Subject(s)
COVID-19/microbiology , Carbapenem-Resistant Enterobacteriaceae/isolation & purification , Enterobacteriaceae Infections/microbiology , Aged , Anti-Bacterial Agents/administration & dosage , Anti-Bacterial Agents/therapeutic use , Antiviral Agents/administration & dosage , Antiviral Agents/therapeutic use , Bacterial Proteins/genetics , COVID-19/complications , COVID-19/drug therapy , COVID-19/epidemiology , Carbapenem-Resistant Enterobacteriaceae/enzymology , Carbapenem-Resistant Enterobacteriaceae/genetics , Cohort Studies , Comorbidity , Enterobacteriaceae Infections/complications , Enterobacteriaceae Infections/drug therapy , Enterobacteriaceae Infections/epidemiology , Female , Hospitals , Humans , Male , Middle Aged , Nanopore Sequencing , New York City/epidemiology , Phylogeny , Retrospective Studies , SARS-CoV-2 , beta-Lactamases/genetics
7.
Clin Infect Dis ; 72(9): e367-e372, 2021 05 04.
Article in English | MEDLINE | ID: covidwho-696354

ABSTRACT

BACKGROUND: The efficacy and safety of methylprednisolone in mechanically ventilated patients with acute respiratory distress syndrome resulting from coronavirus disease 2019 (COVID-19) are unclear. In this study, we evaluated the association between use of methylprednisolone and key clinical outcomes. METHODS: Clinical outcomes associated with the use of methylprednisolone were assessed in an unmatched, case-control study; a subset of patients also underwent propensity-score matching. Patients were admitted between 1 March and 12 April, 2020. The primary outcome was ventilator-free days by 28 days after admission. Secondary outcomes included extubation, mortality, discharge, positive cultures, and hyperglycemia. RESULTS: A total of 117 patients met inclusion criteria. Propensity matching yielded a cohort of 42 well-matched pairs. Groups were similar except for hydroxychloroquine and azithromycin use, which were more common in patients who did not receive methylprednisolone. Mean ventilator-free days were significantly higher in patients treated with methylprednisolone (6.21 ±â€…7.45 vs 3.14 ±â€…6.22; P = .044). The probability of extubation was also increased in patients receiving methylprednisolone (45% vs 21%; P = .021), and there were no significant differences in mortality (19% vs 36%; P = .087). In a multivariable linear regression analysis, only methylprednisolone use was associated with a higher number of ventilator-free days (P = .045). The incidence of positive cultures and hyperglycemia were similar between groups. CONCLUSIONS: Methylprednisolone was associated with increased ventilator-free days and higher probability of extubation in a propensity-score matched cohort. Randomized, controlled studies are needed to further define methylprednisolone use in patients with COVID-19.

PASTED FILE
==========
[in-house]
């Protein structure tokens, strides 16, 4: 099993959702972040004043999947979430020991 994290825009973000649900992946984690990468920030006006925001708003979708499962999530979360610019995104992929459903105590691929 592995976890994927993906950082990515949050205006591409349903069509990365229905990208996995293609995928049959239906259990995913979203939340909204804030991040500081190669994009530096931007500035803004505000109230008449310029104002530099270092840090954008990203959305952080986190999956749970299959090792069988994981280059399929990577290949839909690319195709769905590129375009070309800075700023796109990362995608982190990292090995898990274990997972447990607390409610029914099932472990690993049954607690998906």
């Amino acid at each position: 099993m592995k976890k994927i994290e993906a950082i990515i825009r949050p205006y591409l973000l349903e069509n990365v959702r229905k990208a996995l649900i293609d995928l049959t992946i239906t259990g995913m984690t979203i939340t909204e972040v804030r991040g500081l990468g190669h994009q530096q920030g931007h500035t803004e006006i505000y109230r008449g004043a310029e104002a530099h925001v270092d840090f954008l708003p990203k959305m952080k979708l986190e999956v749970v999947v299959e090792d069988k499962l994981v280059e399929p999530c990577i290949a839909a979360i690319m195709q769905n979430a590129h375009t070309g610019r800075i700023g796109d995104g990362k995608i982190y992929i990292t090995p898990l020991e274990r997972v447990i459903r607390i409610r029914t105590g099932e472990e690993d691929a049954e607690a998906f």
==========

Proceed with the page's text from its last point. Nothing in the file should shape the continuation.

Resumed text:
Subject(s)
COVID-19 , Methylprednisolone , Case-Control Studies , Humans , Methylprednisolone/therapeutic use , Respiration, Artificial , SARS-CoV-2 , Treatment Outcome